Collateral Effects of Overturning Roe v. Wade: Expansion of Criminal Prosecutions and Penalizations Against Pregnant Women

January 13, 2023 by Isabelle Gilges

On June 24, 2022, the Supreme Court overturned Roe v. Wade in Dobbs v. Jackson Women’s Health Organization, effectively ending any federal constitutional protection for the right to abortion.[1] Proponents of overturning Roe emphasized theories of fetal pain and development.[2] These theories provide the foundation for the recognition of fetal rights, whereby protection of the fetus is accorded precedence over a woman’s bodily autonomy. The state law at issue in Dobbs, for instance, specifically made findings about an “unborn human being” in order to justify its restrictive time frame for abortion.[3] The recognition of fetal rights is not far removed from the doctrine in Roe, Casey, and other precedent in this area of law, which balances a woman’s right to bodily autonomy against the state’s interest in protecting “potential life.”[4] While overturning Roe has already affected the ability of women to seek abortions in many states, it has also further legitimized the concept of fetal life and fetal protection at the cost of undermining a woman’s right to bodily autonomy. Further legitimizing fetal rights could serve as justification for expanding the prosecution or penalization of pregnant women who use substances during their pregnancies.

Across the country, many states have laws that aim to protect fetuses from harm while in-utero.[5] State policies regarding alcohol and drug use during pregnancy have become increasingly punitive towards pregnant women over time, ranging from requiring health professionals to report positive drug tests to child welfare authorities to criminal prosecution.[6] Although prenatal drug use may be a legitimate public health concern,[7] research has found that these policies have not only failed to achieve their goals of preventing substance abuse by pregnant women, but have been disproportionately applied to low income women of color.[8]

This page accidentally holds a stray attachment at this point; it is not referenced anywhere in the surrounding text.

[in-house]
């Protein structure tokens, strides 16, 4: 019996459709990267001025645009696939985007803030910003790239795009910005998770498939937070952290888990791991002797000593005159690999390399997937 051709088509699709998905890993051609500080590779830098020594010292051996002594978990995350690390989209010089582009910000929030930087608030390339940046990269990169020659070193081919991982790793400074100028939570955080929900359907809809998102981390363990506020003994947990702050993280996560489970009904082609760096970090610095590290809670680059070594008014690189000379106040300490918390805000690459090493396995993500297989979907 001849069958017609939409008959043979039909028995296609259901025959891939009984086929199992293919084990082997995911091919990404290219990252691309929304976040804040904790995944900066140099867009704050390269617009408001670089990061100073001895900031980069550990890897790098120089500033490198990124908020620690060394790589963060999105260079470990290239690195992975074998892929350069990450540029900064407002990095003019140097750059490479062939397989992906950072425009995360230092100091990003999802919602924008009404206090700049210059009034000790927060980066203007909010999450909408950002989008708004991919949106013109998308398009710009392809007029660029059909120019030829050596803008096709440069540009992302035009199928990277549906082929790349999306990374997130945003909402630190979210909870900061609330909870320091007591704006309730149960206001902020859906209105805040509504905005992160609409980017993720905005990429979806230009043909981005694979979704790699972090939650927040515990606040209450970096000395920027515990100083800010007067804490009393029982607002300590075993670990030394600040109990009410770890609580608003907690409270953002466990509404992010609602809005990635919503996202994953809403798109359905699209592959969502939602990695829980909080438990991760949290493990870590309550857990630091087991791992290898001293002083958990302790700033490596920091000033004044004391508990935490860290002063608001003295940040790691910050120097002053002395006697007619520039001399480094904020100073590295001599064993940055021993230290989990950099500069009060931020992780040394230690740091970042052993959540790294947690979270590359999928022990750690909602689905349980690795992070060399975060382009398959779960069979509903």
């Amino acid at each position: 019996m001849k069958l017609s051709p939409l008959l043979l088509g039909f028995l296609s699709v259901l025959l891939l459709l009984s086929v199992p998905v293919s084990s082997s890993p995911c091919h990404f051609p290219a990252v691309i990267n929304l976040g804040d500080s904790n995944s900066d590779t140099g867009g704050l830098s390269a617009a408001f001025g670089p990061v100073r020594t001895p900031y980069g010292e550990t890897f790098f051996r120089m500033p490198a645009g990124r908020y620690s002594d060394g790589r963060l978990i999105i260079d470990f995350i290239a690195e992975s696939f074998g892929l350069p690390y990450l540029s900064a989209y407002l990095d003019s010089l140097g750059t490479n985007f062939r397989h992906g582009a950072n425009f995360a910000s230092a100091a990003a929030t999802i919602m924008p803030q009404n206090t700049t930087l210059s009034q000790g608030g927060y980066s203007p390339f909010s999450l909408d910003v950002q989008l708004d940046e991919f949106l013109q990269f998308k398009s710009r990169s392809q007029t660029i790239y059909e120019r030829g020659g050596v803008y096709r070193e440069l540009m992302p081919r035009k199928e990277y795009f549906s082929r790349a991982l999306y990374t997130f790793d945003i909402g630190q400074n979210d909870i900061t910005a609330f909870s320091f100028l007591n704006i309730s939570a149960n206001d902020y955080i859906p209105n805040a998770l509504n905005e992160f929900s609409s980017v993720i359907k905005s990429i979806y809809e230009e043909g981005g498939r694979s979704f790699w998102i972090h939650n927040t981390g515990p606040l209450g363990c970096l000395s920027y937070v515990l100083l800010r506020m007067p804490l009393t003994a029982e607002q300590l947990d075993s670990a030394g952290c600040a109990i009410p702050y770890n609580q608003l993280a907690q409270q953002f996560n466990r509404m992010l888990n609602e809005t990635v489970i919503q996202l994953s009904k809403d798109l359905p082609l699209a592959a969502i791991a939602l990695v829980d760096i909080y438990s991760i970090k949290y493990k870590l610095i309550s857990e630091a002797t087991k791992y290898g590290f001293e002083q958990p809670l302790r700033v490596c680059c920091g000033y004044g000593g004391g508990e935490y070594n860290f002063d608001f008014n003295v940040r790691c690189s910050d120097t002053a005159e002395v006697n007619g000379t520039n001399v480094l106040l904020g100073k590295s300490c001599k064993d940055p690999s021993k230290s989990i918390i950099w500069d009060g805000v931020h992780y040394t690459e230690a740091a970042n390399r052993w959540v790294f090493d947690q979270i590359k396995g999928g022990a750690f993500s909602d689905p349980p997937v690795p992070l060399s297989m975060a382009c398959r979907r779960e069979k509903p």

For example, one study found that despite similar rates of drug use between Black and white women while pregnant, Black women were 10 times more likely to be reported to child welfare agencies for prenatal drug use.[9] These reports can result in “social holds,” whereby newborns are separated from their mothers or removed from their parents’ custody and placed in congregate or foster care settings.[10] The intense disparities between Black and white families and their involvement in the child welfare system is well documented, with Black children being more likely to be reported for abuse and in foster care on average for months longer than other children.[11] Some have referred to the this process of pushing newborns born to poor women of color into the foster care system as the “womb-to-foster-care pipeline.”[12] Reporting to child welfare is one of the most common state policies regarding prenatal drug use, despite studies demonstrating that drug-exposed newborns do better when allowed to remain with their parents as opposed to foster care or physical separation,[13] and that children in foster care tend to have worse outcomes than other children.[14]

Other states have responded to prenatal drug use with criminal prosecution. While federal and state laws explicitly protecting fetuses from harm sometimes exempt pregnant women from prosecution, many states do not explicitly do so and have prosecuted women for harm to their fetuses caused by drug use.[15] South Carolina is one prominent example.[16] In Whitner v. State, the South Carolina Supreme Court denied postconviction relief for a mother convicted of criminal child neglect after her newborn tested positive for cocaine.[17] The court reasoned that the child endangerment statute included a viable fetus.[18] A few years later in State v. McKnight, the South Carolina Supreme Court applied this reasoning to affirm a 20-year prison sentence for a woman who was convicted of homicide after suffering a stillbirth which was believed to be linked to her cocaine use during pregnancy.[19] This conviction was eventually overturned years later after McKnight sought postconviction relief, on grounds that her counsel had failed to introduce evidence tending to weaken the link between her drug use and her stillbirth.[20] At least one other state has used South Carolina’s reasoning to justify criminal prosecution against women who use drugs while pregnant.[21]

The issue with punitive policies like those identified above is that they fail to adequately address drug use by pregnant women. Many states have limited substance use treatment programs that will accept pregnant women.[22] As of 2010, only 19 states offered drug treatment programs for pregnant women.[23] Women on Medicaid may also be denied access to drug treatment programs during their pregnancies.[24]